A research team from Nanchang University has tried to directly construct the surface structure of copper (Cu)-based substrate to obtain a sequence of Ce-O-Cu catalysts for NH3-SCR of NO. The study will soon be published in the upcoming issue in NANO.
The resultant catalysts were structured as CuO matrix with an interactive surface made up of Ce(III)-Ce(IV) and Cu(I)-Cu(II) co-present species, displaying the clear synergistic effect and resulting in striking catalytic performance even with the presence of SO2 in the reactant mixture.
So, what is the viable preparation method for designing oxide composites that have interactive structures for sophisticated heterogeneous catalysis? An attempt was made here to directly engineer and control the Ce-O-Cu composited surface structures from the Ce(IV) design to chemically integrate the Ce into the Cu2O substrate surface, and moreover, the samples that were derived thermally were also examined as catalysts for NH3 selective catalytic reduction (NH3-SCR) of NO.
The characteristic of the surface structure of a solid catalyst, like oxide composites, was the crucial factor to control the performance for heterogeneous catalysis reactions. Conversely, the conventional preparation techniques to build oxide composites, like solvothermal synthesis, sol-gel, or co-precipitation, were not appropriate to exploit the solid materials’ surface structure.
In this analysis, contrary to these body-mingling preparations from conventional techniques, an attempt was made to directly build and control a composited oxide surface on a redox replacement preparation by using Ce(IV) precursor to etch Cu2O. This way, Ce species can be embedded into copper-based oxide surface, and the catalysts obtained through thermal stabilization treatments were examined for NH3-SCR of NO.
Theoretically, 0.20 V and 1.72 V were the standard potentials for two redox pairs [Cu2O/Cu2+] and [Ce(IV)/Ce(III)], respectively; for [Cu2O/Cu2+] pair, the lower potential implies that Cu2O would serve as the reductant when it comes across the Ce(IV) species, that is, Ce(IV) species can possibly etch Cu2O to create Ce(III) and Cu2+ species.
Given that Cu2+ would be removed in an aqueous solution, the left space on a copper-based solid substrate may enable the Ce species to be embedded into the surface. While Cu(II) contained compounds like CuO that were invariably utilized as substrates or precursors, such types of Cu(II) compounds will not be able to react with Ce ion species, regardless of whether Ce(III) or Ce(IV) was used owing to the thermodynamic restriction from the above redox potential difference.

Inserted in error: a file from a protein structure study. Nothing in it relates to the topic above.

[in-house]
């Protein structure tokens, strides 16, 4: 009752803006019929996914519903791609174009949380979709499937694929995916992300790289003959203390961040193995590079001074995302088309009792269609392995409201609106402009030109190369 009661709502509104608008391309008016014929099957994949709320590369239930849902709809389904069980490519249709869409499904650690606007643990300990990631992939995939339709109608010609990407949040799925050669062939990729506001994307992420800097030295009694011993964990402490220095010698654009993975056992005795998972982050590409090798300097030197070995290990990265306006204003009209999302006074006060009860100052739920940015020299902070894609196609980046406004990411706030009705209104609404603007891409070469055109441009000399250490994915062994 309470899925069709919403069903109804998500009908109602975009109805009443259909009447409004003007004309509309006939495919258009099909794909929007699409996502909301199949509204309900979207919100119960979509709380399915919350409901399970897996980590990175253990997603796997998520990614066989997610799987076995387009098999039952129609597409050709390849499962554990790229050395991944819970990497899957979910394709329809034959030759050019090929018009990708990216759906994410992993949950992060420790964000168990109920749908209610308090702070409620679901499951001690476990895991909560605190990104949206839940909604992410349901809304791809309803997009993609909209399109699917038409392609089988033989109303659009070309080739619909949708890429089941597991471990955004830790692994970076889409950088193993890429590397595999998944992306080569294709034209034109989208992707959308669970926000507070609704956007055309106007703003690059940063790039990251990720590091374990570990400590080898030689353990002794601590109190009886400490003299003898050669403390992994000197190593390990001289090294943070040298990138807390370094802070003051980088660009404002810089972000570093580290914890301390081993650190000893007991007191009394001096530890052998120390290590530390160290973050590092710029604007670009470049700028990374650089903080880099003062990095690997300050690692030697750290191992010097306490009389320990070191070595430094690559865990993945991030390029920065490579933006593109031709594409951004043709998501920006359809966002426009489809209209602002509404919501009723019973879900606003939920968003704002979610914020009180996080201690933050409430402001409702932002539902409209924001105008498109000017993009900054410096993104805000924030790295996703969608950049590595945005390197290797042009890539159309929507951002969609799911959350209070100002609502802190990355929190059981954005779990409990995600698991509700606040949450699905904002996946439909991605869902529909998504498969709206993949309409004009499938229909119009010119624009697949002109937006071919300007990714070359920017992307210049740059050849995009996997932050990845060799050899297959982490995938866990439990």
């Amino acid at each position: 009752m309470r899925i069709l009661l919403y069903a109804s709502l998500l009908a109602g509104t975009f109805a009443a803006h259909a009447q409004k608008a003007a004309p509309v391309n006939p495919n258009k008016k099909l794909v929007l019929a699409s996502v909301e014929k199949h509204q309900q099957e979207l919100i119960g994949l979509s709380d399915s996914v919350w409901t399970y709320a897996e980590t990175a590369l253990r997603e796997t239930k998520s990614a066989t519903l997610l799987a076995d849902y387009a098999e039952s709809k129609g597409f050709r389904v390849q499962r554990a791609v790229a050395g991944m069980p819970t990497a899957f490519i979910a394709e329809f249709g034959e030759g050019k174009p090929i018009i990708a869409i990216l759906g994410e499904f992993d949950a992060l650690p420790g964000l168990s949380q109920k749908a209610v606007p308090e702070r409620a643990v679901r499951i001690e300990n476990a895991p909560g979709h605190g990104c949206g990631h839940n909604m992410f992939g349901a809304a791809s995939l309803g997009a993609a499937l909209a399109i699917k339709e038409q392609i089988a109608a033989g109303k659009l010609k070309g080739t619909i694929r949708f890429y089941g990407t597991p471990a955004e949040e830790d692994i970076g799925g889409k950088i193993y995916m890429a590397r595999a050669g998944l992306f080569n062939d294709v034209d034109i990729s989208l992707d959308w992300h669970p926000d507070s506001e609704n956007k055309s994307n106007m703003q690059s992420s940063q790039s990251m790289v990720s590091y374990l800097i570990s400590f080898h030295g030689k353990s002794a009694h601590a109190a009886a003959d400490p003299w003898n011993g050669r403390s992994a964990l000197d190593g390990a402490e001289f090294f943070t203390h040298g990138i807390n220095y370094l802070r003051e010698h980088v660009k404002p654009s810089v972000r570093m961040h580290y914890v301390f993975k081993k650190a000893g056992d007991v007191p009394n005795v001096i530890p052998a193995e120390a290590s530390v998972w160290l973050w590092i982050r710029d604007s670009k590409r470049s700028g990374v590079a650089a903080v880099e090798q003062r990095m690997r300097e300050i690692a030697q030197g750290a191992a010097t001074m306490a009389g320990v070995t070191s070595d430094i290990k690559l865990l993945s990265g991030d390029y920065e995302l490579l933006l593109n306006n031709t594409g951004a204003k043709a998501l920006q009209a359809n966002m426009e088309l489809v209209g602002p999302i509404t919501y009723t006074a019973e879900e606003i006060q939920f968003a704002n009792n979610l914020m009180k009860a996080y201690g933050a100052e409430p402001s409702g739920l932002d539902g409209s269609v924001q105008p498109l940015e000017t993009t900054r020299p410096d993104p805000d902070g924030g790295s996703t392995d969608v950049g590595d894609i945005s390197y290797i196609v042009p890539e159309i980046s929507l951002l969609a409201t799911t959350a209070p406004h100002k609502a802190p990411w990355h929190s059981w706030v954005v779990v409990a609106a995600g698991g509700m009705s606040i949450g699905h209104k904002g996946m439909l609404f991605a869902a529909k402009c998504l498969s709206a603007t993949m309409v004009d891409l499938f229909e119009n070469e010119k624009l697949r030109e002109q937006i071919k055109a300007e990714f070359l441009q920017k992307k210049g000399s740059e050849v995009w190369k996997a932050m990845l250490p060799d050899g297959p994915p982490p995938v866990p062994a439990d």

Hence, the preparation and design of Ce-O-Cu composited samples started from using Ce(IV) contained Ce(NO3)62– ion so as to etch-embed the Ce onto the surface of the Cu2O substrate, and this was followed by thermal-stabilization processing in order to obtain catalysts.
With complete characterizations, the design was shown to be relatively efficient in producing Ce(III)-Ce(IV) and Cu(I)-Cu(II) co-present interactive surface on CuO matrix with an extremely low dosage of Ce (0.83-2.3 wt.%) when compared to literature works. More fascinatingly, the surface reactivity, surface metal species distributions, strength, active site distributions, and redox properties could be easily and sensitively controlled on such kinds of structures, which provide an option to obtain better catalytic performance like fold-increased TOF, higher NO conversion (≥90% with ≥95% selectivity to N2) below 300 °C, and excellent catalytic durability despite the presence of SO2 on well-controlled sample when compared to Ce-Cu reference catalysts prepared from the conventional technique.
All the above catalytic outcomes were achieved with gas hourly space velocity, or GHSV, at 100,000 h–1, and also, more viable reaction conditions like (SO2+H2O) co-presence were imposed on the samples. The excellent performance under these conditions along with new structure and the samples’ appealing physical chemistry characteristics indicate that derived structures and chemically embedding preparation could provide an economical solution to achieve efficient oxide composite materials for both advanced and feasible applications.
The authors thankfully acknowledge the financial support provided by the National Natural Science Foundation of China (NSFC, No.21003071, No.21563018 and No.21663016) and Doctoral Fund of Ministry of Education of China (No.20093601120007).
Other authors are Qian Sun, Chun Zeng, Meng-Meng Xing, Bo Chen, San-Guo Hong (Professor) and Ning Zhang (Professor), Qian Sun, and Chun Zeng who contributed equally to the paper; Dan Zhao (Associate Professor) is the corresponding author of the paper.